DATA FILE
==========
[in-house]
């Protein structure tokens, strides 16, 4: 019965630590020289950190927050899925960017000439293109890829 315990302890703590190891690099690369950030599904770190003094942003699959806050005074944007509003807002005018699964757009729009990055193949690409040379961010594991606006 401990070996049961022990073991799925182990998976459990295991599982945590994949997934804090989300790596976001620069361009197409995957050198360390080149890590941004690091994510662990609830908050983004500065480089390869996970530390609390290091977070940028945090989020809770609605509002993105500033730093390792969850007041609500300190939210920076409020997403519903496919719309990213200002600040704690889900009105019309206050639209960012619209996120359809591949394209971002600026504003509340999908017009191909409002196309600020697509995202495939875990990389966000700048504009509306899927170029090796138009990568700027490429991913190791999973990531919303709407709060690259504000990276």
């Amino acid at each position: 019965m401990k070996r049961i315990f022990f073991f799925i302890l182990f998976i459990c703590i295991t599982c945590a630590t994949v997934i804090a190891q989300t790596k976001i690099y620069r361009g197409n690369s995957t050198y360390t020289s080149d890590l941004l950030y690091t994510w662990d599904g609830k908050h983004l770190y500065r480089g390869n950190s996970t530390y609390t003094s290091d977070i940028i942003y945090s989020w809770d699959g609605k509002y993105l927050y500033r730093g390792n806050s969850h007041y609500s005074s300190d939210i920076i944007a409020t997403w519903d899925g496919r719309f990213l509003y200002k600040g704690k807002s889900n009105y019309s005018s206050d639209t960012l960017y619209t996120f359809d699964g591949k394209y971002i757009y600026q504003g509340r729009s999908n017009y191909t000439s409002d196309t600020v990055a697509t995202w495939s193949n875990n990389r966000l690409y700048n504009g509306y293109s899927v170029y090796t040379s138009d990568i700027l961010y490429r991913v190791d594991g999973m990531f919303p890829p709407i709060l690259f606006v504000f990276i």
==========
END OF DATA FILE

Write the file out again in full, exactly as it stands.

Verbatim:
[in-house]
């Protein structure tokens, strides 16, 4: 019965630590020289950190927050899925960017000439293109890829 315990302890703590190891690099690369950030599904770190003094942003699959806050005074944007509003807002005018699964757009729009990055193949690409040379961010594991606006 401990070996049961022990073991799925182990998976459990295991599982945590994949997934804090989300790596976001620069361009197409995957050198360390080149890590941004690091994510662990609830908050983004500065480089390869996970530390609390290091977070940028945090989020809770609605509002993105500033730093390792969850007041609500300190939210920076409020997403519903496919719309990213200002600040704690889900009105019309206050639209960012619209996120359809591949394209971002600026504003509340999908017009191909409002196309600020697509995202495939875990990389966000700048504009509306899927170029090796138009990568700027490429991913190791999973990531919303709407709060690259504000990276």
């Amino acid at each position: 019965m401990k070996r049961i315990f022990f073991f799925i302890l182990f998976i459990c703590i295991t599982c945590a630590t994949v997934i804090a190891q989300t790596k976001i690099y620069r361009g197409n690369s995957t050198y360390t020289s080149d890590l941004l950030y690091t994510w662990d599904g609830k908050h983004l770190y500065r480089g390869n950190s996970t530390y609390t003094s290091d977070i940028i942003y945090s989020w809770d699959g609605k509002y993105l927050y500033r730093g390792n806050s969850h007041y609500s005074s300190d939210i920076i944007a409020t997403w519903d899925g496919r719309f990213l509003y200002k600040g704690k807002s889900n009105y019309s005018s206050d639209t960012l960017y619209t996120f359809d699964g591949k394209y971002i757009y600026q504003g509340r729009s999908n017009y191909t000439s409002d196309t600020v990055a697509t995202w495939s193949n875990n990389r966000l690409y700048n504009g509306y293109s899927v170029y090796t040379s138009d990568i700027l961010y490429r991913v190791d594991g999973m990531f919303p890829p709407i709060l690259f606006v504000f990276i």